Bakersfield man dies in Sunday morning fire
A Bakersfield man died early Sunday morning in a fire that swept through his motorhome parked on Zastrow Lane off Highway 142.
The body of Charles Fienhold, 61, was found in the burned-out motorhome that served as Fienhold’s permanent residence, said Bakersfield Volunteer Fire Department chief Greg Watts. Authorities were alerted to the fire about 5:30 a.m. Sunday, April 15, after Fienhold’s brother, John Fienhold, whose camper home was parked about 5 feet away, woke up and saw smoke and flames coming from his brother’s motorhome and called the sheriff’s department, Watts said.
The first firefighters on scene reported seeing smoke coming from the motorhome’s doorway and flames coming out of the roof vent, Watts said. John Fienhold was standing in the doorway with a garden hose, spraying water on the fire, Watts said.
Firefighters wearing self-contained breathing apparatus entered the motorhome and “knocked out windows to let the smoke out,” Watts said. They also discovered Fienhold’s body.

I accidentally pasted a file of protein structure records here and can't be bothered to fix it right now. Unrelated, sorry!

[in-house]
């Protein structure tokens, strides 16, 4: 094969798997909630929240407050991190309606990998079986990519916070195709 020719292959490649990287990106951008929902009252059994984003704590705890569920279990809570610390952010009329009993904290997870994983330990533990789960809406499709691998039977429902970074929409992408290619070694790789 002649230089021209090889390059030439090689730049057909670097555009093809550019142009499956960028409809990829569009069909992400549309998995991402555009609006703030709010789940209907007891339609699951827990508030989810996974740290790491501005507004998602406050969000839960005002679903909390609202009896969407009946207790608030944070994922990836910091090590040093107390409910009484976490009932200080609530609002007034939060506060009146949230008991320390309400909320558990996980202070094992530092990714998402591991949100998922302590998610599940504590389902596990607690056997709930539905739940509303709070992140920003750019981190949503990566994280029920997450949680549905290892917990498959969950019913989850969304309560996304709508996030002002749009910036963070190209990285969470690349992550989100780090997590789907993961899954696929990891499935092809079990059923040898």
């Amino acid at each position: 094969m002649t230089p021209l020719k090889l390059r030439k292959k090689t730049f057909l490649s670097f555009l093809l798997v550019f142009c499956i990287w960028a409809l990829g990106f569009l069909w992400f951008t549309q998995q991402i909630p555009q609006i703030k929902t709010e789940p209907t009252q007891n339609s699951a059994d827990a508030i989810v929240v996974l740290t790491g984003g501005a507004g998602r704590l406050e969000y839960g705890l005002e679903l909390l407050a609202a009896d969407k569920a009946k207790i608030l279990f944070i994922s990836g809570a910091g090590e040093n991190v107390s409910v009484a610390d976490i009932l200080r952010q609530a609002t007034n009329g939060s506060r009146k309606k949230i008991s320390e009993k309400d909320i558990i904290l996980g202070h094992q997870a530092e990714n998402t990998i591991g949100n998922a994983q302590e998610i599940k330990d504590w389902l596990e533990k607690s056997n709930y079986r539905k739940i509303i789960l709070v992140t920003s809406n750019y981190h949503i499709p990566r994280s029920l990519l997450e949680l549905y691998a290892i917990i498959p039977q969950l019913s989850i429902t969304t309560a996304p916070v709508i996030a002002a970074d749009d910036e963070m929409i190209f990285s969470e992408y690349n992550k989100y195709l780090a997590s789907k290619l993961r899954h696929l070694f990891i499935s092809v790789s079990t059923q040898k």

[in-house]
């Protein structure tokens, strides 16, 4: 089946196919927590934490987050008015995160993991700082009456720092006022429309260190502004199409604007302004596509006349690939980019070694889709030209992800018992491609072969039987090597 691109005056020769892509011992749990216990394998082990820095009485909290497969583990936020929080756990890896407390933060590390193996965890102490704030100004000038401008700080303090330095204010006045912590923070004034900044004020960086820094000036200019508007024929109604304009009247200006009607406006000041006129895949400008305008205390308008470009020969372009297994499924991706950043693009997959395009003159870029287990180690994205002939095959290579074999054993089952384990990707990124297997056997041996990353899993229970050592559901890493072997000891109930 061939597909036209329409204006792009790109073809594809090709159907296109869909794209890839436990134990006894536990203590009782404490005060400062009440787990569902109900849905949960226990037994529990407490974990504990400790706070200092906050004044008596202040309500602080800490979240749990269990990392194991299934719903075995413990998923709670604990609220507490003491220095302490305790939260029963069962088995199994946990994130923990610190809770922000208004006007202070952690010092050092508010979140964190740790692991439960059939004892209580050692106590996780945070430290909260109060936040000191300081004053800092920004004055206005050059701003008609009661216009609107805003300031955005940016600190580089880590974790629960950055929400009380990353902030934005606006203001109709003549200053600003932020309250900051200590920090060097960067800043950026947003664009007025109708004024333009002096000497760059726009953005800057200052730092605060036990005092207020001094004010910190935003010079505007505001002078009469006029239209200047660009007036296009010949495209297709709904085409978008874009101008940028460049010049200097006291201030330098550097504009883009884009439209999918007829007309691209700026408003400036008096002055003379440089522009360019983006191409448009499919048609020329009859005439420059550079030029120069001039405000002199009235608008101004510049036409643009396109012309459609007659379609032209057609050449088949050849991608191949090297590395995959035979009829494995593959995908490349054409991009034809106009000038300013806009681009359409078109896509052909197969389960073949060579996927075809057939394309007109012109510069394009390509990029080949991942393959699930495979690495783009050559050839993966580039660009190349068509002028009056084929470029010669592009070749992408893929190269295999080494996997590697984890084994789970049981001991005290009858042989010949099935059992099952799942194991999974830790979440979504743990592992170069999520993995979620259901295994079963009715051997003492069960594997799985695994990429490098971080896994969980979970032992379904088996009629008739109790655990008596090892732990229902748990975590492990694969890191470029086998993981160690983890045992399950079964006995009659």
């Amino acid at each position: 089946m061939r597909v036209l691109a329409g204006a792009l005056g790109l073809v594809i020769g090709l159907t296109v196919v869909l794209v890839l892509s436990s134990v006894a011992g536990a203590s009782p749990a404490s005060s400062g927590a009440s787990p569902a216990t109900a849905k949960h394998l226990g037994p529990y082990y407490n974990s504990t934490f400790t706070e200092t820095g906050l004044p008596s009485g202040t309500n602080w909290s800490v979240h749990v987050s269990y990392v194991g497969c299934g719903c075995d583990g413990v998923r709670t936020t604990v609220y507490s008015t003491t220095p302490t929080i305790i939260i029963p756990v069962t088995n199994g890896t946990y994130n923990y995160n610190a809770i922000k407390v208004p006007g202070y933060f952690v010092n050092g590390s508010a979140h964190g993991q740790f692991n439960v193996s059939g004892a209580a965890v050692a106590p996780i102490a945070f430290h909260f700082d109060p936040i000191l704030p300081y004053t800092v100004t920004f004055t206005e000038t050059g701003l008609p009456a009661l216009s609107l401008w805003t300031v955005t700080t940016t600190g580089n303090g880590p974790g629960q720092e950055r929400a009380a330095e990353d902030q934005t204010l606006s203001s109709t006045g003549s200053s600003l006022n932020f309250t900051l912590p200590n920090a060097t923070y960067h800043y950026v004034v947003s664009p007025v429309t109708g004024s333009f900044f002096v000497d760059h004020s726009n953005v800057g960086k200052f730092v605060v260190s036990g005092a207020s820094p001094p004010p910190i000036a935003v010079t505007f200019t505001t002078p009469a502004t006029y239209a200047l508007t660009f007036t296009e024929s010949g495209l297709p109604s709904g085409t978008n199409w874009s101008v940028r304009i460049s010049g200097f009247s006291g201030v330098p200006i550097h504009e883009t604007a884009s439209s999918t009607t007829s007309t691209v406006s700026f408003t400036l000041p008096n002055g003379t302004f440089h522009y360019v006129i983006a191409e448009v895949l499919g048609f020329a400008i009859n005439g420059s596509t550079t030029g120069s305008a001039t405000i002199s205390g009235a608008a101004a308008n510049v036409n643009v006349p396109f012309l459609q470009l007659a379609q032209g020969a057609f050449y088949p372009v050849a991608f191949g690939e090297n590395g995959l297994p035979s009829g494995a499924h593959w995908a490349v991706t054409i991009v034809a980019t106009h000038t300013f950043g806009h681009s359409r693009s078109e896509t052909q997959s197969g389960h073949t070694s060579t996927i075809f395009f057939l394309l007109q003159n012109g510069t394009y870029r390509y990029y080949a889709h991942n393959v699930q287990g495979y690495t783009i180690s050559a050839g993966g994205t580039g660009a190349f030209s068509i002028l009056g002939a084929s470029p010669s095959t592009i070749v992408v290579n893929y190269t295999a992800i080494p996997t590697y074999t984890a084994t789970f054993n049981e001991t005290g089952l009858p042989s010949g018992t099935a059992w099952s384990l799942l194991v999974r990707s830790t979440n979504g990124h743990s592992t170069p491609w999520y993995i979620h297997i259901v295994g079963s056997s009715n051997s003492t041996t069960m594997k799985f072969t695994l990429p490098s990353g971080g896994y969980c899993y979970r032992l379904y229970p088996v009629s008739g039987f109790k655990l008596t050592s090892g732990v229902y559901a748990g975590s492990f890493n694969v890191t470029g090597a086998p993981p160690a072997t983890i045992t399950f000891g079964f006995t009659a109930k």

Tecumseh and Caulfield VFDs responded in mutual aid. Ozark County Sheriff’s deputies Tiffany Fox and Curtis Dobbs and Howell-Oregon Electric Co-op also responded; the state fire marshal was summoned.
John Fienhold told Watts he didn’t know what woke him, but when he did wake up, he noticed “electricity popping,” Watts said. “He said he got up to see what was going on and saw flames going out the roof vent” of his brother’s motorhome.
Firefighters were able to save the three other campers parked near Fienhold’s, Watts said, adding that if John Fienhold hadn’t awakened, the fire would have gotten his camper too.
Responding to questions from the Times on Monday, Mike O’Connell, communications director with the Missouri Department of Public Safety, confirmed the identity of Charles Fienhold as the victim and said he lived alone in the motorhome.
“The Division of Fire Safety has listed this fire as accidental,” O’Connell said in an email to the Times. “There was nothing suspicious at all at the scene. The most extensive fire damage was to a fold out bed, which was situated over a greatly overloaded power strip. There was also a space heater in this same area. The investigation could not rule out the overloaded power strip, the space heater or some item too close to the space heater igniting.”
See Charles Fienhold’s obituary on page 8 of this week’s Times.